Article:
When the word “diamond” is brought up, most people imagine a colorless sparkly stone, but while that image is customary, it doesn’t define all diamonds. Diamonds come in all shapes, sizes, and colors. Normally, we would find ourselves discussing the D to Z color scale when we talk about diamond color. Did you know diamonds come in every color of the rainbow? Today we will be talking about Fancy Yellow colored diamonds.
Diamonds that are not fancy colored are on the D to Z color (https://www.rarecarat.com/education/diamond-color) grading scale. A diamond that earns the color grade of D is classified as “colorless,” while a Z colored stone will have a visible hue. Although, it doesn’t stop there.
Some stones go beyond Z and earn the title of “fancy colored”. So a Z color diamond can be yellow, but the stone must have a hue and intensity beyond Z to be considered fancy. In the past, M - Z diamonds were seen as an undesirable color, but with the help of marketing and creative minds, these “canary” or “lemonade” diamonds have become very popular!
The presence of nitrogen creates a yellow color. The amount of nitrogen directly correlates to the strength of yellow. Stones with high amounts of nitrogen are intensely colored, while stones with little nitrogen have only a tint. The more nitrogen, the stronger the pigment.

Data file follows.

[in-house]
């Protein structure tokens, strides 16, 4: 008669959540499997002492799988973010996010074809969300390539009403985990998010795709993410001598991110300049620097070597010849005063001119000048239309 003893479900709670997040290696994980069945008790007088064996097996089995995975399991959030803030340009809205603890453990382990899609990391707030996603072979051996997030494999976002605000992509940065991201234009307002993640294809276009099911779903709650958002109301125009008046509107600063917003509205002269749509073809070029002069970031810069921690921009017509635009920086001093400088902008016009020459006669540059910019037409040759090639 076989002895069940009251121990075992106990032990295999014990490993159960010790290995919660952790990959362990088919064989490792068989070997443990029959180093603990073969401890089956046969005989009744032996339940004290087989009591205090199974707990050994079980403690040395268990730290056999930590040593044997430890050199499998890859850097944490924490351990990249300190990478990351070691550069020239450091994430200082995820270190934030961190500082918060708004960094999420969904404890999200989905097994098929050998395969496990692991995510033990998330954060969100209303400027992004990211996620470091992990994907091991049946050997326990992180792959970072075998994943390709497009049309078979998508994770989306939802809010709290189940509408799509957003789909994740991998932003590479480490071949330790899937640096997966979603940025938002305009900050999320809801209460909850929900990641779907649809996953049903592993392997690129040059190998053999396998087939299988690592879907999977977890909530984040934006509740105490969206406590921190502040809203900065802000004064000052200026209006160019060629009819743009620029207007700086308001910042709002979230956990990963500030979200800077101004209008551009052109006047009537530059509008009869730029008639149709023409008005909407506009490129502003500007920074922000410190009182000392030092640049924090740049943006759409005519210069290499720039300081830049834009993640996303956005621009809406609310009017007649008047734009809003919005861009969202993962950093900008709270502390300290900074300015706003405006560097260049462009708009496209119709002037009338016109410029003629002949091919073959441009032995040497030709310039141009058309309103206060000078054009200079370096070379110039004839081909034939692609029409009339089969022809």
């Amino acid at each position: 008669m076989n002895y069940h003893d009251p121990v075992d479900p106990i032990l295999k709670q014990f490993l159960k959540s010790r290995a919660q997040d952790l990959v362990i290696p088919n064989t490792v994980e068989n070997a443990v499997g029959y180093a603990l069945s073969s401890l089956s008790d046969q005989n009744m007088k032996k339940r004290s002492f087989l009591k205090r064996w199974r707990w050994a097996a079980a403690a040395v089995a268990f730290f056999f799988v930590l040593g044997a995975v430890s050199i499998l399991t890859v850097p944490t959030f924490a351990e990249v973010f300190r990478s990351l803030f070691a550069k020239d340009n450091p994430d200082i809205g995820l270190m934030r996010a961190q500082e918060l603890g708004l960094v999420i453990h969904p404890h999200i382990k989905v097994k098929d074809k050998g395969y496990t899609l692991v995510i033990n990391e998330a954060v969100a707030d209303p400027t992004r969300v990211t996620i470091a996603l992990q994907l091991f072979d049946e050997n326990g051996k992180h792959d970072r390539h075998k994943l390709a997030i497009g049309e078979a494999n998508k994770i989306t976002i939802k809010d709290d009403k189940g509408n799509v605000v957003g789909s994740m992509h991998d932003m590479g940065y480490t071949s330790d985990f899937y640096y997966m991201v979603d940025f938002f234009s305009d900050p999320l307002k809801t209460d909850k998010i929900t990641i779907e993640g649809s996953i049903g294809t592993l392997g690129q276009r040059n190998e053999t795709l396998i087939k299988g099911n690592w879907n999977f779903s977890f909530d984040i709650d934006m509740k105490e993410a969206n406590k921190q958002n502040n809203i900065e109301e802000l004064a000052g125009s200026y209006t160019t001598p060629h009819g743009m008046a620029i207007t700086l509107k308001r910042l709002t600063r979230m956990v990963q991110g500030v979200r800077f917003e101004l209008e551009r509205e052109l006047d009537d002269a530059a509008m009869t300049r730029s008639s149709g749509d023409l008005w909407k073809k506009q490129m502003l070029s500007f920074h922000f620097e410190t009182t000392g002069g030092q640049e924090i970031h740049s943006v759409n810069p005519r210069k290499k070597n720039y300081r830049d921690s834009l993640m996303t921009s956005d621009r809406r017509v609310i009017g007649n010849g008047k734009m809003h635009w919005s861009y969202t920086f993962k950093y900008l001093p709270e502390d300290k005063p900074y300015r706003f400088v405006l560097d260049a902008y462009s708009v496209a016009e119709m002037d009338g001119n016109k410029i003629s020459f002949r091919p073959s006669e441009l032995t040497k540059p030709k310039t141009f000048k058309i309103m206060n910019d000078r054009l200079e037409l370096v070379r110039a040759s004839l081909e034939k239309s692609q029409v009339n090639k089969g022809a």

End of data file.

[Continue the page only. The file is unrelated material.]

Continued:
There are also lab grown diamonds that can be fancy colored. Like we talked about previously, the presence of nitrogen will influence a yellow hue! Be on the lookout for terms such as lab-created, lab-grown, and synthetic, that reveal the stone isn’t natural but is in fact, man-made.
Fancy colored diamonds have their own system of color evaluation. Instead of just a single letter, they are also graded by the strength and purity of their hue as well as the distribution of color through the stone. They can be Fancy Light, Fancy, Fancy Intense or Fancy Vivid.
Another thing to keep in mind while browsing for yellow diamonds are the cut and shape. Since round stones hide color really well, you will often see yellow or any fancy color diamond as a radiant, cushion and other fancy shapes to show off the color.
To create the most intense amount of color, the cutter will look at where the color is located and cut it accordingly. So you will often see less than perfect cuts on fancy colors so that it shows off the most color! Who knew? This will also affect the color distribution.
Therefore, the report will usually indicate 1. Origin of Color (ex: Natural), followed by the 2. Strength of Color (ex: Fancy Intense), followed by the actual 3. Color (ex: Yellow), followed by the 4. Distribution (ex: Even.) Whew! No wonder these babies cost more.
About 60% of colored diamonds are yellow. So although they are the most common fancy colored diamond, they are still very rare. Only about 1 of 16,000 carats in diamonds that are mined are destined to be a fancy yellow rockstar in a ring!
I feel this leaves me no choice, but to conclude that yellow diamonds are a beautiful and colorful addition to anyone’s jewelry collection. Don't forget about these sunshine-colored gems the next time you’re in the market for a diamond. If you don’t see them on the Rare Carat website, just click the bubble to chat with a gemologist, be ready with an image, and they will help you source what you want!